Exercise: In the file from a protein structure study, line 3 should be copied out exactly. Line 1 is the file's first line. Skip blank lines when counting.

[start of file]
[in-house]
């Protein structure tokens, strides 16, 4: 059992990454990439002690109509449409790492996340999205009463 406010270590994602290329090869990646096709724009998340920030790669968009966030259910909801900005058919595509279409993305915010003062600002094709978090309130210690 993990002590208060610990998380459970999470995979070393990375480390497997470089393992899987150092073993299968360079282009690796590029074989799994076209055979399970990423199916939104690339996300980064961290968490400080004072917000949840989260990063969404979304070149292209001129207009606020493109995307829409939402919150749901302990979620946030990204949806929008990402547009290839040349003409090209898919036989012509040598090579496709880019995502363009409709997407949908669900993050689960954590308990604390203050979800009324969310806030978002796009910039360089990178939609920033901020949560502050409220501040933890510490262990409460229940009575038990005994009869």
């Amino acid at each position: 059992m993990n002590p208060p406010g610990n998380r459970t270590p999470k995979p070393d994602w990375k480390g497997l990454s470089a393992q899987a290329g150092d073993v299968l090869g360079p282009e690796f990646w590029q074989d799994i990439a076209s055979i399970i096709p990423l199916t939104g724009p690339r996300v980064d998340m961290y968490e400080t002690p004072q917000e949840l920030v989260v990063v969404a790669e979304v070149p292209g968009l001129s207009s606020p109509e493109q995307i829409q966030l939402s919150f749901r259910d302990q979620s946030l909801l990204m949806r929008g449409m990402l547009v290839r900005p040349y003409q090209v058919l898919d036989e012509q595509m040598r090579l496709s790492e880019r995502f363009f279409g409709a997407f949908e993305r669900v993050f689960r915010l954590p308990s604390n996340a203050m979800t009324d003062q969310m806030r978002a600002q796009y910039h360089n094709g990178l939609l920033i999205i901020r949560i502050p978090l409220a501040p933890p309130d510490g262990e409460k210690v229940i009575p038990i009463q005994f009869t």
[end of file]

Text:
């Amino acid at each position: 059992m993990n002590p208060p406010g610990n998380r459970t270590p999470k995979p070393d994602w990375k480390g497997l990454s470089a393992q899987a290329g150092d073993v299968l090869g360079p282009e690796f990646w590029q074989d799994i990439a076209s055979i399970i096709p990423l199916t939104g724009p690339r996300v980064d998340m961290y968490e400080t002690p004072q917000e949840l920030v989260v990063v969404a790669e979304v070149p292209g968009l001129s207009s606020p109509e493109q995307i829409q966030l939402s919150f749901r259910d302990q979620s946030l909801l990204m949806r929008g449409m990402l547009v290839r900005p040349y003409q090209v058919l898919d036989e012509q595509m040598r090579l496709s790492e880019r995502f363009f279409g409709a997407f949908e993305r669900v993050f689960r915010l954590p308990s604390n996340a203050m979800t009324d003062q969310m806030r978002a600002q796009y910039h360089n094709g990178l939609l920033i999205i901020r949560i502050p978090l409220a501040p933890p309130d510490g262990e409460k210690v229940i009575p038990i009463q005994f009869t």